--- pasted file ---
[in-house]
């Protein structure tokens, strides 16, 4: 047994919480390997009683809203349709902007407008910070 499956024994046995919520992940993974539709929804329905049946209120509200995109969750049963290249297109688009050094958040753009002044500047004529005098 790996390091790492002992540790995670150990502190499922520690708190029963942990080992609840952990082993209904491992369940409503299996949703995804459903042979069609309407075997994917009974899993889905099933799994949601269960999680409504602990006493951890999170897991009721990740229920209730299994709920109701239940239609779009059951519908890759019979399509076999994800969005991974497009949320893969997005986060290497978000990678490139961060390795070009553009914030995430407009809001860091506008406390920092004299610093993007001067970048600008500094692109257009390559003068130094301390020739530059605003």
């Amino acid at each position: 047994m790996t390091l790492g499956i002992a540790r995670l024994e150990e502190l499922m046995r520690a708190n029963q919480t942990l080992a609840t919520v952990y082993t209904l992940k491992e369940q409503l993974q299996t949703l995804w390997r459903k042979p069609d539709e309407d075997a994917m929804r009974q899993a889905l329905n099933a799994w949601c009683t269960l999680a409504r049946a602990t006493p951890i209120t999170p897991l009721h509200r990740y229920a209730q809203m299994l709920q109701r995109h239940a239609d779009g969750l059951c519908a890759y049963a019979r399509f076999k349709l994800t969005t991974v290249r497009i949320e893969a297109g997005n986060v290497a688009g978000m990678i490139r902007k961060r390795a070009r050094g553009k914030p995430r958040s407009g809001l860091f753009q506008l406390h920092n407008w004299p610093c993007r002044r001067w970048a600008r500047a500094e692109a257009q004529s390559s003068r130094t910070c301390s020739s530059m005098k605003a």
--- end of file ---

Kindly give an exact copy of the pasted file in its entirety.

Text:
[in-house]
């Protein structure tokens, strides 16, 4: 047994919480390997009683809203349709902007407008910070 499956024994046995919520992940993974539709929804329905049946209120509200995109969750049963290249297109688009050094958040753009002044500047004529005098 790996390091790492002992540790995670150990502190499922520690708190029963942990080992609840952990082993209904491992369940409503299996949703995804459903042979069609309407075997994917009974899993889905099933799994949601269960999680409504602990006493951890999170897991009721990740229920209730299994709920109701239940239609779009059951519908890759019979399509076999994800969005991974497009949320893969997005986060290497978000990678490139961060390795070009553009914030995430407009809001860091506008406390920092004299610093993007001067970048600008500094692109257009390559003068130094301390020739530059605003």
């Amino acid at each position: 047994m790996t390091l790492g499956i002992a540790r995670l024994e150990e502190l499922m046995r520690a708190n029963q919480t942990l080992a609840t919520v952990y082993t209904l992940k491992e369940q409503l993974q299996t949703l995804w390997r459903k042979p069609d539709e309407d075997a994917m929804r009974q899993a889905l329905n099933a799994w949601c009683t269960l999680a409504r049946a602990t006493p951890i209120t999170p897991l009721h509200r990740y229920a209730q809203m299994l709920q109701r995109h239940a239609d779009g969750l059951c519908a890759y049963a019979r399509f076999k349709l994800t969005t991974v290249r497009i949320e893969a297109g997005n986060v290497a688009g978000m990678i490139r902007k961060r390795a070009r050094g553009k914030p995430r958040s407009g809001l860091f753009q506008l406390h920092n407008w004299p610093c993007r002044r001067w970048a600008r500047a500094e692109a257009q004529s390559s003068r130094t910070c301390s020739s530059m005098k605003a």